ROR(other blue line which is vice vers)
The rate of rise curve is linked to bean temperature, but there’s a subtle difference: it measures the rate at which bean temperature changes. This will give you far earlier indications of temperature changes and, in turn, allow you more control over the roast. It has a very different shape to the bean temperature curve, rising sharply from zero shortly after the turning point.
Air temperature(RED line)
Air temperature is variable measures the environment inside the drum. It’s useful to know because much of the heat transfer in coffee roasting is via air. This line will follow a similar shape to the bean temperature curve.
Key Stages on Your Roast Graph
Now we know what the roast graph measures, you can start reading and interpreting these lines. To do so, you want to pay attention to several key points on the graph: charge temp, turning point, first crack, and end temp.
This is the temperature of your drum just before you add the coffee. By manipulating this, you can speed up or slow down the rate of rise and, in turn, choose how much acidity to accentuate. You should also pay attention to bean density and processing method when selecting this.
As you add the cold beans to the roaster, the heat inside the machine will dramatically fall before starting to rise again. The point at which it begins to rise is called turning point.
One of coffee roasting most famous moments is first crack. First crack signals that the beans are almost ready. As the beans expand and moisture evaporates, steam develops inside the beans. This steam then forms pressure that cracks the beans open.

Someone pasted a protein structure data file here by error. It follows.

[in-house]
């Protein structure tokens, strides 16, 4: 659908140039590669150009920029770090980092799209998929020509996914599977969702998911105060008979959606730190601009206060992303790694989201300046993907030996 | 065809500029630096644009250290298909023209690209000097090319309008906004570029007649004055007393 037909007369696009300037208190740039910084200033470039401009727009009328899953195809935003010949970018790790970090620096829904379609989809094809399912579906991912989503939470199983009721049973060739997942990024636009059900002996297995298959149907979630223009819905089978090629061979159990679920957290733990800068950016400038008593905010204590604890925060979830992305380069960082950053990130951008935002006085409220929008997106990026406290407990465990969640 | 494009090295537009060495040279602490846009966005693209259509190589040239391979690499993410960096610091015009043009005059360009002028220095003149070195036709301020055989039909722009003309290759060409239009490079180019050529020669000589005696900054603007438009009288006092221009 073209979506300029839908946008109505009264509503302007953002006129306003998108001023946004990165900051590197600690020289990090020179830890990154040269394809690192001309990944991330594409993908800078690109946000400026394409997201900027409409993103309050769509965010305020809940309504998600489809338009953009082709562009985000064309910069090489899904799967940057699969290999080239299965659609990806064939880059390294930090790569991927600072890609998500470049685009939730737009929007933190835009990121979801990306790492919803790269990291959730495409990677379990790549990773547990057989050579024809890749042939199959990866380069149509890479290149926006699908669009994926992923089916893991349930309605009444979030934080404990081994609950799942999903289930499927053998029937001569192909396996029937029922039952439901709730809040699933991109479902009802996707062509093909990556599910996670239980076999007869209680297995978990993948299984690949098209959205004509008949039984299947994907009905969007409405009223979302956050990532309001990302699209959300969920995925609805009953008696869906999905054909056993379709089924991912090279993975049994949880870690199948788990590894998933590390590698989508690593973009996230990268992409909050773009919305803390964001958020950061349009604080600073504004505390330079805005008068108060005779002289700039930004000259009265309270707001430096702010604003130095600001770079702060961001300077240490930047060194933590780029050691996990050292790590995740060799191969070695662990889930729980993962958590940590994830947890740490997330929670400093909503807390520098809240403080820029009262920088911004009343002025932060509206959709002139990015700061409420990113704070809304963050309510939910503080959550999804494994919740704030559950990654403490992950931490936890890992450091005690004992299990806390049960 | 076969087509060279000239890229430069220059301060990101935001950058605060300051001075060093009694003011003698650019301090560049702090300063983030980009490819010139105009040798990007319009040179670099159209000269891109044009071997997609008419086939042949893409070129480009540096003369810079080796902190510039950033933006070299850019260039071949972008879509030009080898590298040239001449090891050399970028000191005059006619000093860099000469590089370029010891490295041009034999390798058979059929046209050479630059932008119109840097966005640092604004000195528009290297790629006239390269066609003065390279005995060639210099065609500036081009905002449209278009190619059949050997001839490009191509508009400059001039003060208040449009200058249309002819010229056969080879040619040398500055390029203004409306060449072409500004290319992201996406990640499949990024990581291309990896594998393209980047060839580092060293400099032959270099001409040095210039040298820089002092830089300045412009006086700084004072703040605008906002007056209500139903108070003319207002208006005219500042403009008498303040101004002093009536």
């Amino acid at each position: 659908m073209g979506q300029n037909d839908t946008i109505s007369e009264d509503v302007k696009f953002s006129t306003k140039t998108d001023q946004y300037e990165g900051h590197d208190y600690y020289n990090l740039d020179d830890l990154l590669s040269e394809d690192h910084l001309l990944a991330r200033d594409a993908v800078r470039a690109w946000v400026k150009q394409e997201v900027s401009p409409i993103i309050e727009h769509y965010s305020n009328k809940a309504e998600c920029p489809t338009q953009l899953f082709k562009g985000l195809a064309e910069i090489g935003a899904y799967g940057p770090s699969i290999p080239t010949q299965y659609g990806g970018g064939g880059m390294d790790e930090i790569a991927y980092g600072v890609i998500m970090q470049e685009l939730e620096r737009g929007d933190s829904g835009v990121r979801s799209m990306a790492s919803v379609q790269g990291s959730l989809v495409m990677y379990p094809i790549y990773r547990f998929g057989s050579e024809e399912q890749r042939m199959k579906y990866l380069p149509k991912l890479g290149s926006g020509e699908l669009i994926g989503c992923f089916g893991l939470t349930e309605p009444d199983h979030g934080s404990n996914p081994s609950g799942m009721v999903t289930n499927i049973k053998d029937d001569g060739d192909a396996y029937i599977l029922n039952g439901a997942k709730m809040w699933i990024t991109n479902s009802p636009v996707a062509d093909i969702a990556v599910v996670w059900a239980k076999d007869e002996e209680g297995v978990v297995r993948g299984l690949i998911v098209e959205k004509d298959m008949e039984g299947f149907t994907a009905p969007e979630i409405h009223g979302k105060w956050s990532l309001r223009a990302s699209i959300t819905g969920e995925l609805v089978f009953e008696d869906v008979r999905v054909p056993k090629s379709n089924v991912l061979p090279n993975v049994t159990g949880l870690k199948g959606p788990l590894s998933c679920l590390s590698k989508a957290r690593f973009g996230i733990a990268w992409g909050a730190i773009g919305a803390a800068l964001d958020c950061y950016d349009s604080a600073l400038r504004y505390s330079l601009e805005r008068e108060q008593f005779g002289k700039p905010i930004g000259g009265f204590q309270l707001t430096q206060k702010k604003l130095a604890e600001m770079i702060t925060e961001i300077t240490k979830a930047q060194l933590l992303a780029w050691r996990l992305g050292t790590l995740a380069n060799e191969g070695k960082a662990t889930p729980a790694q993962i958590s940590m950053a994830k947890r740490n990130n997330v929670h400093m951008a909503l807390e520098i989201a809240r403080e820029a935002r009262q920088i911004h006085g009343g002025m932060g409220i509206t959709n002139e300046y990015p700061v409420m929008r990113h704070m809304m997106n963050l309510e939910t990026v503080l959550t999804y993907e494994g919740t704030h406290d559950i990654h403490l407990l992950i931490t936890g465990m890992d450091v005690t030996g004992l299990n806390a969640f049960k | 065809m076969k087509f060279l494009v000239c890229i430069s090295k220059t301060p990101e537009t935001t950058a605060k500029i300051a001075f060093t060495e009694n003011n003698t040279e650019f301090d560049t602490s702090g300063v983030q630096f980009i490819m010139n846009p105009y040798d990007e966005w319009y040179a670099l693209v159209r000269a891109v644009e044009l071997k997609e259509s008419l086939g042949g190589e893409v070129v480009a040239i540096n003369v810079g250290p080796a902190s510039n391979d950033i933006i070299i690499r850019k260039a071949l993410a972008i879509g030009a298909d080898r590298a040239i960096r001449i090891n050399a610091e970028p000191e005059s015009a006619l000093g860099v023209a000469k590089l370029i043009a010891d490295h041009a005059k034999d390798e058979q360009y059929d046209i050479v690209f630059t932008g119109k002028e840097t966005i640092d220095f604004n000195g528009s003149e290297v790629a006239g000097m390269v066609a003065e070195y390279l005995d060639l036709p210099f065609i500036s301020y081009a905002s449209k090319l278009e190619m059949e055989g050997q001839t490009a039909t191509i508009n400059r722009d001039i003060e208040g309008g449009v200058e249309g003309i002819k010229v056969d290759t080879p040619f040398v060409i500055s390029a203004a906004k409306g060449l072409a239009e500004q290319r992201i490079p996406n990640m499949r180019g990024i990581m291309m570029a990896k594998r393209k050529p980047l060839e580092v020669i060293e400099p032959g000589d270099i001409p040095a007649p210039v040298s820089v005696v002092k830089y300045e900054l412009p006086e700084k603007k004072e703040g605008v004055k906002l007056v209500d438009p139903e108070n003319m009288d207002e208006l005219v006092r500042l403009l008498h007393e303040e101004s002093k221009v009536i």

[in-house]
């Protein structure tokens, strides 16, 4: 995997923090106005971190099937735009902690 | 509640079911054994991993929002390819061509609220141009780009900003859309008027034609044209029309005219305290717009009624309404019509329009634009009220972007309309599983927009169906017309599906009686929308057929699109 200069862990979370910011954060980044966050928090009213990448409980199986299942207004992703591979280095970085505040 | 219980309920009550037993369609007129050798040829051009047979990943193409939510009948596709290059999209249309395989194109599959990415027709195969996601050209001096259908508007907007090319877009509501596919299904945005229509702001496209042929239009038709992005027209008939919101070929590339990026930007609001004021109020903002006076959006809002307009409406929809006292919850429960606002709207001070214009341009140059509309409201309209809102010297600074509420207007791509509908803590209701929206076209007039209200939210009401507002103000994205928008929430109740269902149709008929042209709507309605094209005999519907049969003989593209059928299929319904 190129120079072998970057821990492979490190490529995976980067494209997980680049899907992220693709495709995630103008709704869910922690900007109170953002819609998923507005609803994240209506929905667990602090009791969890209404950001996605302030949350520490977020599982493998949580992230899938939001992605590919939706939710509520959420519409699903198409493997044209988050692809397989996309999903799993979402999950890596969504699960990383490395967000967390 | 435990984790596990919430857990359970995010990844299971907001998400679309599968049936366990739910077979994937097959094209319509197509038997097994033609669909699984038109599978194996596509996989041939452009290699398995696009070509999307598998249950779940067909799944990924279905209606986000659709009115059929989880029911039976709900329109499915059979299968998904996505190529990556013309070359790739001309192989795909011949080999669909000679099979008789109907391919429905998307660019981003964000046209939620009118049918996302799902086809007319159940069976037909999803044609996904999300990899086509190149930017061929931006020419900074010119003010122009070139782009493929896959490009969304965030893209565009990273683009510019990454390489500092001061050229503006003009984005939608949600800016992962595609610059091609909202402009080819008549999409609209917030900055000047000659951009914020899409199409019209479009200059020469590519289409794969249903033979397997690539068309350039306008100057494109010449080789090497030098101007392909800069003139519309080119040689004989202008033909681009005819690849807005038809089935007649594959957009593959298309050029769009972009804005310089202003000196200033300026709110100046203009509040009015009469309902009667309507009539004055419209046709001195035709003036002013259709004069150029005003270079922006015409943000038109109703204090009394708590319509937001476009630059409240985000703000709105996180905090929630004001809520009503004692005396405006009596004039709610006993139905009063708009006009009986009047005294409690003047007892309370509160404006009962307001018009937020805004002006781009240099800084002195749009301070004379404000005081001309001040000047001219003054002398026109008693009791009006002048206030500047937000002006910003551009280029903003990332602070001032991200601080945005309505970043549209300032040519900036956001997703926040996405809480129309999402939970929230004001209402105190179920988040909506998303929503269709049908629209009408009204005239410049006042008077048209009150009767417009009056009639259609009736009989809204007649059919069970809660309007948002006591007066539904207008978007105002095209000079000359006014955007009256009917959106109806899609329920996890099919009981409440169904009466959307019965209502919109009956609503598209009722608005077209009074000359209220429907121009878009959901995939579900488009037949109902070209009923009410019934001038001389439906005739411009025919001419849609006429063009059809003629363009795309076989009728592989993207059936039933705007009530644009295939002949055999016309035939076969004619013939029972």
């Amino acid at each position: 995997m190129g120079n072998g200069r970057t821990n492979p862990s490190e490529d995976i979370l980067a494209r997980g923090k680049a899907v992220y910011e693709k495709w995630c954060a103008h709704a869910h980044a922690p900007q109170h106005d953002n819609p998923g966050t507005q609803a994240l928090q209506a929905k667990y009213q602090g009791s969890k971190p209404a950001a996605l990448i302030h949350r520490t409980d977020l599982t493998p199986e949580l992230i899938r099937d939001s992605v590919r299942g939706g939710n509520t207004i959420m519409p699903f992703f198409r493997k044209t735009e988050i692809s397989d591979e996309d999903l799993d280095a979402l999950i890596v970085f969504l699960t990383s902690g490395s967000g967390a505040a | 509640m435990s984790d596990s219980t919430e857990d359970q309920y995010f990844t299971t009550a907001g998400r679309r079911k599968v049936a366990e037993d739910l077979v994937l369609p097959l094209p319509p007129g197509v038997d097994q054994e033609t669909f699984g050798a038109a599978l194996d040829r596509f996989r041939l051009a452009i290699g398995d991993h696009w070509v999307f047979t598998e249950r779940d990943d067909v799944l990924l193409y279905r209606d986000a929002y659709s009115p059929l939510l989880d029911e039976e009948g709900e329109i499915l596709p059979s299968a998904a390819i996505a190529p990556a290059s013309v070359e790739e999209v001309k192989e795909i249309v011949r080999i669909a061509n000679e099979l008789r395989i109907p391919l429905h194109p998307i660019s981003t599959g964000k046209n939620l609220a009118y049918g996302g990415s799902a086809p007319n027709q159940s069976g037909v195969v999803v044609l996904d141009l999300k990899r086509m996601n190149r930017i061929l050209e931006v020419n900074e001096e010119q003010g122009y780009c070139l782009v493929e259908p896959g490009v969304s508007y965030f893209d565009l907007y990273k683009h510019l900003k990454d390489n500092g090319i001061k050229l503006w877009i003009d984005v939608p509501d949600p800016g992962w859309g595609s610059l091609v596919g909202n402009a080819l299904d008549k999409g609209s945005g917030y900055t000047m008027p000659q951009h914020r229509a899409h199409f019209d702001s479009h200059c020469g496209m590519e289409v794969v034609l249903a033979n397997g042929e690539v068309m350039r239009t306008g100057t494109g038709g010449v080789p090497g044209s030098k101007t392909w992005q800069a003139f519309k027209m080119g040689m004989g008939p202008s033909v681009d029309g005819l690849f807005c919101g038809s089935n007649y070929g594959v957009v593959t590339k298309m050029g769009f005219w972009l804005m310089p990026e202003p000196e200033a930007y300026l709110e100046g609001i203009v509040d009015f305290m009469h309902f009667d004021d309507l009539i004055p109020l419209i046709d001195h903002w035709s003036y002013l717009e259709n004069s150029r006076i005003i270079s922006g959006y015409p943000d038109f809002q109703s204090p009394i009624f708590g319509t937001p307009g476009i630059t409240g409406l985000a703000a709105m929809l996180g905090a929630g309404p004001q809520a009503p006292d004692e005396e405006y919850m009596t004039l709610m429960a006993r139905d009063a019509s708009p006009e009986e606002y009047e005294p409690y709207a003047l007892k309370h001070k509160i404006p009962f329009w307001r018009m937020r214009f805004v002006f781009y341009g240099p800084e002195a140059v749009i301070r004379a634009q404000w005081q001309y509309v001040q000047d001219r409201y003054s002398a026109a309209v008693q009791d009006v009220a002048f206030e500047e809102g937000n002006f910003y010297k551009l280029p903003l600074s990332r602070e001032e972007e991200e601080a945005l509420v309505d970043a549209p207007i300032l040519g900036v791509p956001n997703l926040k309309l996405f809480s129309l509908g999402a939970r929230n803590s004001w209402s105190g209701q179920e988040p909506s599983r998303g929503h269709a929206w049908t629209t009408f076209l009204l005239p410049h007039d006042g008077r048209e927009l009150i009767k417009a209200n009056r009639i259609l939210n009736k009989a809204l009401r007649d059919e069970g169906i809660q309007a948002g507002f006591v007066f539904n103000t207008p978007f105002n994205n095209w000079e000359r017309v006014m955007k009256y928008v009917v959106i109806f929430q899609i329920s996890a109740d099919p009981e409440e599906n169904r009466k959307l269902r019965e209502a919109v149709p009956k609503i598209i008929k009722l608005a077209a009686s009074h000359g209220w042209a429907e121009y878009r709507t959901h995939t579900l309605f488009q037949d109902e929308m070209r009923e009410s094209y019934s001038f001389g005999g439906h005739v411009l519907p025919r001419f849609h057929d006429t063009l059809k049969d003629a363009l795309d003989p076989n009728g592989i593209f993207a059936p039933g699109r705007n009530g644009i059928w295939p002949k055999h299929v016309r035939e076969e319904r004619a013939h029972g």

First crack it’s a moment that has been given almost mythical status in coffee roasting – and it deserves it. A key stage in any roast, understanding it will give you insight into how flavors and aromas are developing.
As the name suggests, this is the temperature at the end of your roast.
By understanding what’s going on inside the roaster at these key points, you’ll be able to start evaluating the impact of them on your beans. For example, by manipulating charge temp you can speed up or slow down your roast. The duration of first crack can affect body. Roasting graphs may, at first, be challenging. There’s a lot of data to collect and understand. However, as you start to work with air temperature, rate of rise, first crack, and more, you will begin to gain real mastery over how your coffee beans develop during roasting. So don’t be intimidated by these charts – start recording those temperatures and see how it helps you as a roaster. As heat is applied to the coffee beans, they go through endothermic and exothermic reactions. Up until first crack, the beans absorb the heat (an endothermic reaction). The moisture dissipates and the color changes from green to yellow and then brown. The aroma will be cereal-like: think toast, popcorn, or grass. As for first crack, this is a brief exothermic reaction: the beans release heat (energy) in the form of that steam we mentioned above, along with carbon dioxide. The bean will have doubled in size and shed the majority of their silver skin, but oils won’t yet be present. After first crack, it switches back to an endothermic reaction until second crack, the final exothermic reaction (if you choose to roast your beans that far).